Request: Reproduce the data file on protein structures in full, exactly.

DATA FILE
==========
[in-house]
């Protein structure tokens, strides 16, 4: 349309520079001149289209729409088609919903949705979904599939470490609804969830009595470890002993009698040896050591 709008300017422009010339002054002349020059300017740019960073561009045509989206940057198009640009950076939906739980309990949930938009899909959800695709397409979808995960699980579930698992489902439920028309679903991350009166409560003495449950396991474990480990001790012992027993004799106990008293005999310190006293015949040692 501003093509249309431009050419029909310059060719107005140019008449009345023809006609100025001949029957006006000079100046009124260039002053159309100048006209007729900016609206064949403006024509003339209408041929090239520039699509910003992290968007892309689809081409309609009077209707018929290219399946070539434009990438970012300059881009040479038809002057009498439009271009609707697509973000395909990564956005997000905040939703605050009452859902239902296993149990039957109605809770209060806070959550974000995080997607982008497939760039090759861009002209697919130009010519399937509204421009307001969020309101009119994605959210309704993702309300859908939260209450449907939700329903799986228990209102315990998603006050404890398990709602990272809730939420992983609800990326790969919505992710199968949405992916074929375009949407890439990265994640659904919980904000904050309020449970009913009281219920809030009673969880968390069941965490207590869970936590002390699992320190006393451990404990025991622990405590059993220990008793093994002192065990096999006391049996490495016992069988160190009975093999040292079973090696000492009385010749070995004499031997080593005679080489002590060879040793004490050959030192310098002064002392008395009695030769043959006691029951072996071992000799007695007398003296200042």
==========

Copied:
[in-house]
């Protein structure tokens, strides 16, 4: 349309520079001149289209729409088609919903949705979904599939470490609804969830009595470890002993009698040896050591 709008300017422009010339002054002349020059300017740019960073561009045509989206940057198009640009950076939906739980309990949930938009899909959800695709397409979808995960699980579930698992489902439920028309679903991350009166409560003495449950396991474990480990001790012992027993004799106990008293005999310190006293015949040692 501003093509249309431009050419029909310059060719107005140019008449009345023809006609100025001949029957006006000079100046009124260039002053159309100048006209007729900016609206064949403006024509003339209408041929090239520039699509910003992290968007892309689809081409309609009077209707018929290219399946070539434009990438970012300059881009040479038809002057009498439009271009609707697509973000395909990564956005997000905040939703605050009452859902239902296993149990039957109605809770209060806070959550974000995080997607982008497939760039090759861009002209697919130009010519399937509204421009307001969020309101009119994605959210309704993702309300859908939260209450449907939700329903799986228990209102315990998603006050404890398990709602990272809730939420992983609800990326790969919505992710199968949405992916074929375009949407890439990265994640659904919980904000904050309020449970009913009281219920809030009673969880968390069941965490207590869970936590002390699992320190006393451990404990025991622990405590059993220990008793093994002192065990096999006391049996490495016992069988160190009975093999040292079973090696000492009385010749070995004499031997080593005679080489002590060879040793004490050959030192310098002064002392008395009695030769043959006691029951072996071992000799007695007398003296200042």